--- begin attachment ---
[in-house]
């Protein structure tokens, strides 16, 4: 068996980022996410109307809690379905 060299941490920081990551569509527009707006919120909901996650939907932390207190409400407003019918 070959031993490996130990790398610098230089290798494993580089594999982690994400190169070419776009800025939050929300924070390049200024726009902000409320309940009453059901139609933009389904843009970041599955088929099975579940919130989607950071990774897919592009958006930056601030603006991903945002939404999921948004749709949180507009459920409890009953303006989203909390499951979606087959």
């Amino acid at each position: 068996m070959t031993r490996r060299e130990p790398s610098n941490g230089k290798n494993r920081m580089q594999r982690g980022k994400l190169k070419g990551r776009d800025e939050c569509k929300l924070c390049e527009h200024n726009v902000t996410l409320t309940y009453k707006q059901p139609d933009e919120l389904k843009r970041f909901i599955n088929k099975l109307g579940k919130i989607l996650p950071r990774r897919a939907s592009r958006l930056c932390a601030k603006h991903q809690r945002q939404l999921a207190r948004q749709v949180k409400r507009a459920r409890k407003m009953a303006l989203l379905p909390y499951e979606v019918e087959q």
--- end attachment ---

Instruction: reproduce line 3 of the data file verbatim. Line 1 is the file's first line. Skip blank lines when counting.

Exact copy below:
């Amino acid at each position: 068996m070959t031993r490996r060299e130990p790398s610098n941490g230089k290798n494993r920081m580089q594999r982690g980022k994400l190169k070419g990551r776009d800025e939050c569509k929300l924070c390049e527009h200024n726009v902000t996410l409320t309940y009453k707006q059901p139609d933009e919120l389904k843009r970041f909901i599955n088929k099975l109307g579940k919130i989607l996650p950071r990774r897919a939907s592009r958006l930056c932390a601030k603006h991903q809690r945002q939404l999921a207190r948004q749709v949180k409400r507009a459920r409890k407003m009953a303006l989203l379905p909390y499951e979606v019918e087959q």